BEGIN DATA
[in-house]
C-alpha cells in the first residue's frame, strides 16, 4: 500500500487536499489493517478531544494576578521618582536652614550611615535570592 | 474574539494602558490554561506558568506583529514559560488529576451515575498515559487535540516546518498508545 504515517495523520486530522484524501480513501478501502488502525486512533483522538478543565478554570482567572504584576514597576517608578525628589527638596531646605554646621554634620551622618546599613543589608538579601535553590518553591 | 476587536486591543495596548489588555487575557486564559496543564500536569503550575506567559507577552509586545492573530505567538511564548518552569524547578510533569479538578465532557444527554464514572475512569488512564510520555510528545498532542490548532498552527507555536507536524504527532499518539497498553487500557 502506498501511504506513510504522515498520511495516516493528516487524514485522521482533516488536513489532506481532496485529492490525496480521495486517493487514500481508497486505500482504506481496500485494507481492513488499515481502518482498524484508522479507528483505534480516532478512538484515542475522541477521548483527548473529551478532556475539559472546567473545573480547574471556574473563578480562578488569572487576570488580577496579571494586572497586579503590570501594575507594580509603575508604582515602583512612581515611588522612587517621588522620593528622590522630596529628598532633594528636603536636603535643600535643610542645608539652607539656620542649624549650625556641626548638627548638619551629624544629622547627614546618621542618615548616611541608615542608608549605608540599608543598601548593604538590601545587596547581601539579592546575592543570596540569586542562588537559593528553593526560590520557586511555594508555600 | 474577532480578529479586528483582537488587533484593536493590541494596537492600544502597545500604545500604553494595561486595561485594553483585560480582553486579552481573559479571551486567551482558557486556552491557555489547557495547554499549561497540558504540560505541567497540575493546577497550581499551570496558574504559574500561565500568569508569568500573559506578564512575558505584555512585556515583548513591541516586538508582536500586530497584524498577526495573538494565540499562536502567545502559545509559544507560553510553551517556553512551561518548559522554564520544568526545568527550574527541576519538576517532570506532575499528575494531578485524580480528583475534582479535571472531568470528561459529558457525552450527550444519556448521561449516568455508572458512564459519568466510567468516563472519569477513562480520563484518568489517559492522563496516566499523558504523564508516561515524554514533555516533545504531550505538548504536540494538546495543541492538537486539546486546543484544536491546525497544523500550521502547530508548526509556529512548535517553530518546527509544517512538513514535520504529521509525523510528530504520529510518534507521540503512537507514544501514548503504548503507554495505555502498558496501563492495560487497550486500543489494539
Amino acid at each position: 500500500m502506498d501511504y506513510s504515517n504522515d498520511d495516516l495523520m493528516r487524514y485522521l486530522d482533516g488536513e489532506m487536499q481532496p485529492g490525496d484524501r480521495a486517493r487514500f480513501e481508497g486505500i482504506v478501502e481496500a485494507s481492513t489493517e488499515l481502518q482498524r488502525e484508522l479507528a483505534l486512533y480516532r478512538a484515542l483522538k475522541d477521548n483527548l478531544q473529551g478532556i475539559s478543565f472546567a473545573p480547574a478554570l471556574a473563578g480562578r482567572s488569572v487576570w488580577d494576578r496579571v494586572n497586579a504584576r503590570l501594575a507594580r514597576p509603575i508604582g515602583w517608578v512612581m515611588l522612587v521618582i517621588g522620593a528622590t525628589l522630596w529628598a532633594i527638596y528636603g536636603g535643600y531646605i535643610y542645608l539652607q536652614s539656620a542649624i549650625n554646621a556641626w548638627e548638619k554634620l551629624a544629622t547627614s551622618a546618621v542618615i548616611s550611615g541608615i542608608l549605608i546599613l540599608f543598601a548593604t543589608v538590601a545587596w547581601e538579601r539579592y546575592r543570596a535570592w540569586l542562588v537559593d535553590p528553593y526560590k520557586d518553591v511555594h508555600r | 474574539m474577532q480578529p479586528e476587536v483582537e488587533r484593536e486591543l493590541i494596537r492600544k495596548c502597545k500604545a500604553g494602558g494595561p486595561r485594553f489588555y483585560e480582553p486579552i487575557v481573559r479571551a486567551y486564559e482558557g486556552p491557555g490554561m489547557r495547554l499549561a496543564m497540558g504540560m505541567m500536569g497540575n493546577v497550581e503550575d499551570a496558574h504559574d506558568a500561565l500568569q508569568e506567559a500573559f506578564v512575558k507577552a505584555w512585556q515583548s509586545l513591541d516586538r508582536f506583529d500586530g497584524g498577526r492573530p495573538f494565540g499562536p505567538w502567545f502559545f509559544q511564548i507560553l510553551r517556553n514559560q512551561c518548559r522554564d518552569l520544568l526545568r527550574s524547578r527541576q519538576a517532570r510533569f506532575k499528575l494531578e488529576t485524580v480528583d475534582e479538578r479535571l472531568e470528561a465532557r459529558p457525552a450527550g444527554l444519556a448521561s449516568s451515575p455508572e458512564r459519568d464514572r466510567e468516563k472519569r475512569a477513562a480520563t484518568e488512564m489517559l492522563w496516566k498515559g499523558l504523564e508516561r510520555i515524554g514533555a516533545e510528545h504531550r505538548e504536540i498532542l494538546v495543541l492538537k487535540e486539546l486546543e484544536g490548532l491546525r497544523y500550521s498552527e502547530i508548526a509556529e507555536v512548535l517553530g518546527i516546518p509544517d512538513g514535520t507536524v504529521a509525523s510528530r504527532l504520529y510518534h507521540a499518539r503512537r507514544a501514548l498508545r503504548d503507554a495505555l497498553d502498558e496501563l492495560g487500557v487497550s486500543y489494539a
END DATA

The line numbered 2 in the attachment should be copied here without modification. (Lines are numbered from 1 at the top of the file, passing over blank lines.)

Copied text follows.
C-alpha cells in the first residue's frame, strides 16, 4: 500500500487536499489493517478531544494576578521618582536652614550611615535570592 | 474574539494602558490554561506558568506583529514559560488529576451515575498515559487535540516546518498508545 504515517495523520486530522484524501480513501478501502488502525486512533483522538478543565478554570482567572504584576514597576517608578525628589527638596531646605554646621554634620551622618546599613543589608538579601535553590518553591 | 476587536486591543495596548489588555487575557486564559496543564500536569503550575506567559507577552509586545492573530505567538511564548518552569524547578510533569479538578465532557444527554464514572475512569488512564510520555510528545498532542490548532498552527507555536507536524504527532499518539497498553487500557 502506498501511504506513510504522515498520511495516516493528516487524514485522521482533516488536513489532506481532496485529492490525496480521495486517493487514500481508497486505500482504506481496500485494507481492513488499515481502518482498524484508522479507528483505534480516532478512538484515542475522541477521548483527548473529551478532556475539559472546567473545573480547574471556574473563578480562578488569572487576570488580577496579571494586572497586579503590570501594575507594580509603575508604582515602583512612581515611588522612587517621588522620593528622590522630596529628598532633594528636603536636603535643600535643610542645608539652607539656620542649624549650625556641626548638627548638619551629624544629622547627614546618621542618615548616611541608615542608608549605608540599608543598601548593604538590601545587596547581601539579592546575592543570596540569586542562588537559593528553593526560590520557586511555594508555600 | 474577532480578529479586528483582537488587533484593536493590541494596537492600544502597545500604545500604553494595561486595561485594553483585560480582553486579552481573559479571551486567551482558557486556552491557555489547557495547554499549561497540558504540560505541567497540575493546577497550581499551570496558574504559574500561565500568569508569568500573559506578564512575558505584555512585556515583548513591541516586538508582536500586530497584524498577526495573538494565540499562536502567545502559545509559544507560553510553551517556553512551561518548559522554564520544568526545568527550574527541576519538576517532570506532575499528575494531578485524580480528583475534582479535571472531568470528561459529558457525552450527550444519556448521561449516568455508572458512564459519568466510567468516563472519569477513562480520563484518568489517559492522563496516566499523558504523564508516561515524554514533555516533545504531550505538548504536540494538546495543541492538537486539546486546543484544536491546525497544523500550521502547530508548526509556529512548535517553530518546527509544517512538513514535520504529521509525523510528530504520529510518534507521540503512537507514544501514548503504548503507554495505555502498558496501563492495560487497550486500543489494539